HomeNewsArticle Display

Hill AFB aims to improve vehicle ops training with state-of-the-art simulator

Staff Sgt. Andrew Bagley, training validation and operation NCOIC for the 75th Logistics Readiness Squadron, practices driving in rain on the unit's new vehicle training simulator.  Drivers can use the state-of-the-art simulator to practice on about 30 different vehicles in nearly every driving condition imaginable.   (U.S. Air Force photos by Cynthia Griggs)

Staff Sgt. Andrew Bagley, 75th Logistics Readiness Squadron, training validation and operation noncommissioned officer in charge, practices driving in the new vehicle training simulator. Drivers can use the state-of-the-art simulator to practice in more than 30 different vehicles in nearly every driving condition imaginable. (U.S. Air Force photo by Cynthia Griggs)

Staff Sgt. Andrew Bagley, training validation and operation NCOIC in the 75th Logistics Readiness Squadron, practices night driving in snowy conditions with the unit's new vehicle training simulator. Drivers can use the state-of-the-art simulator to train for nearly any driving condition imaginable and on nearly 30 different vehicles.  (U.S. Air Force photos by Cynthia Griggs)

Staff Sgt. Andrew Bagley, 75th Logistics Readiness Squadron, training validation and operation noncommissioned officer in charge, practices driving in snowy conditions at night with the new vehicle training simulator. Drivers can use the state-of-the-art simulator to train for nearly any driving condition imaginable and in nearly 30 different simulated vehicles. (U.S. Air Force photo by Cynthia Griggs)

HILL AIR FORCE BASE, Utah (AFNS) --

Hill AFB civilians and military Airmen in need of ground transportation training now have an option other than real-world driving thanks to a new simulator purchased by the 75th Logistics Readiness Squadron.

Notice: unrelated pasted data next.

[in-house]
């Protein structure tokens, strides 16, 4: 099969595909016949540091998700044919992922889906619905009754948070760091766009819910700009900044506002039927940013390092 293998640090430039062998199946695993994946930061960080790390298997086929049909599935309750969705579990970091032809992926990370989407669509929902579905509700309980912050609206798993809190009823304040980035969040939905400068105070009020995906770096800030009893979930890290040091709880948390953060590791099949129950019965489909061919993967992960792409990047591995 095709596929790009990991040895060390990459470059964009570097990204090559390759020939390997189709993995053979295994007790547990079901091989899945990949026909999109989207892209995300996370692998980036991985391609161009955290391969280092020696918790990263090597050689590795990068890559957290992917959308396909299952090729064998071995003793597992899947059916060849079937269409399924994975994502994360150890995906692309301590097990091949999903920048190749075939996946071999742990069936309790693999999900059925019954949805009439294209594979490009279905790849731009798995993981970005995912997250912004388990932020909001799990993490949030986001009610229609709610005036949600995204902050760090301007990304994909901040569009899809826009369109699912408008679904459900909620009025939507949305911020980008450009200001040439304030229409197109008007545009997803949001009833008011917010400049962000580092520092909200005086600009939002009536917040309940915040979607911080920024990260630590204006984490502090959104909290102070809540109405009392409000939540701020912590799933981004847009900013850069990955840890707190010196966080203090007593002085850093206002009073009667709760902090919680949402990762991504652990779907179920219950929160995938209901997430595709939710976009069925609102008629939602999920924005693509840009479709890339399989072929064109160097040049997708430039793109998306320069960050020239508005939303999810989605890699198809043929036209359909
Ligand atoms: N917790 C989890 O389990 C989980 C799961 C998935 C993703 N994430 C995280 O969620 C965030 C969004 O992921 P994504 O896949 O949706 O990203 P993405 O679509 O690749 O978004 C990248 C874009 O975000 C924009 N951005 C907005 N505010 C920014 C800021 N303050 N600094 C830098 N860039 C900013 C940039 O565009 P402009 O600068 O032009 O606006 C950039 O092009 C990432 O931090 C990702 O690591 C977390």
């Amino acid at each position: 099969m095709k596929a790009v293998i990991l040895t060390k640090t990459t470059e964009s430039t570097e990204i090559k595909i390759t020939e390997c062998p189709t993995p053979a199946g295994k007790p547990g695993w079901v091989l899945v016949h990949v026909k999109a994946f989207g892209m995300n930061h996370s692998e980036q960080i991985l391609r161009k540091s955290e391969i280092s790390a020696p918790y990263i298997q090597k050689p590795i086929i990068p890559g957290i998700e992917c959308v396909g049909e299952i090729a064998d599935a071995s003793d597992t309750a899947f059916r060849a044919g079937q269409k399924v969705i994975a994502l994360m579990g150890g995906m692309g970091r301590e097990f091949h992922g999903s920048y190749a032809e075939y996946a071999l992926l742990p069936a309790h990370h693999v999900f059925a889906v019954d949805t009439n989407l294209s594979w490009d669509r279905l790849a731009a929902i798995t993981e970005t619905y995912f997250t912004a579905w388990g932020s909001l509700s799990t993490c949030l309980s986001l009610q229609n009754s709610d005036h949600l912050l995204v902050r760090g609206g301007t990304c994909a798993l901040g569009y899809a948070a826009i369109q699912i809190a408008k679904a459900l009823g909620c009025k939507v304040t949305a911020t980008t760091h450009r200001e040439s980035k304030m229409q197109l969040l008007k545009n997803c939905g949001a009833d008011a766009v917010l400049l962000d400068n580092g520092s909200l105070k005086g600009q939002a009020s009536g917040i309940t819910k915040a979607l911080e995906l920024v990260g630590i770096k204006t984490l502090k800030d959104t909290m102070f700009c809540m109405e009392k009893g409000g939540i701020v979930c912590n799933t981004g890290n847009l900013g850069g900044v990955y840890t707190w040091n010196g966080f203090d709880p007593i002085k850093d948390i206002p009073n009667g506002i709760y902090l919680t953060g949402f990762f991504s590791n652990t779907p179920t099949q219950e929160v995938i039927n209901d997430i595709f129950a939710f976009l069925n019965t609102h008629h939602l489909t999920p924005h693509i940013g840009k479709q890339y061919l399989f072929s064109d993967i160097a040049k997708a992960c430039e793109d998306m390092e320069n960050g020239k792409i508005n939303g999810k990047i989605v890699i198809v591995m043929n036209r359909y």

“It’s a great training tool,” said Master Sgt. Stephen Baskiewicz, ground transportation section chief. “It provides the most realistic experience I’ve seen in helping drivers learn how to operate specialized vehicles before operating the real deal.”

The state-of-the-art simulator offers training on nearly 30 different vehicles, from fire trucks, police cars, buses, tractor- trailers and military vehicles such as humvees and mine-resistant ambush protected vehicles, or MRAP. The simulator offers more than 150 preset scenarios and can generate nearly any driving condition imaginable, as trainers control variables such as weather, road conditions, visibility and malfunctions.

Three 55-inch screens and surround sound gives trainees an interactive experience very similar to real-world driving.

“The biggest thing this will do is get people used to a vehicle before getting in that vehicle,” said Chase Terry, vehicle operator training leader. “Their training will be so much more successful if they have a general knowledge of how a vehicle works before actually trying to drive.”

Terry said the difference in driving ability between those who train on the simulator before driving and those who don’t is “mind-blowing.”

“It’s crazy just how much they learn on this simulator and how proficient they become before even getting behind the wheel of a real vehicle,” he said.

The acquisition, spearheaded by Baskiewicz, saw firsthand the advantages of a driving simulator while stationed at a base with a simulator. The Air Base Wing approved his purchase proposal, and paid for the $140,000 machine. Baskiewicz estimates the simulator will provide the base a savings of approximately $50,000 to $100,000 annually in preventive maintenance costs, fuel savings and accident-repair costs.

The simulator was purchased with Squadron Innovation Funds. These funds directly support innovative ideas pitched by Airmen, giving units the power to solve problems and make incremental, cutting-edge technological improvements without having to rely on approval from leadership at the Pentagon.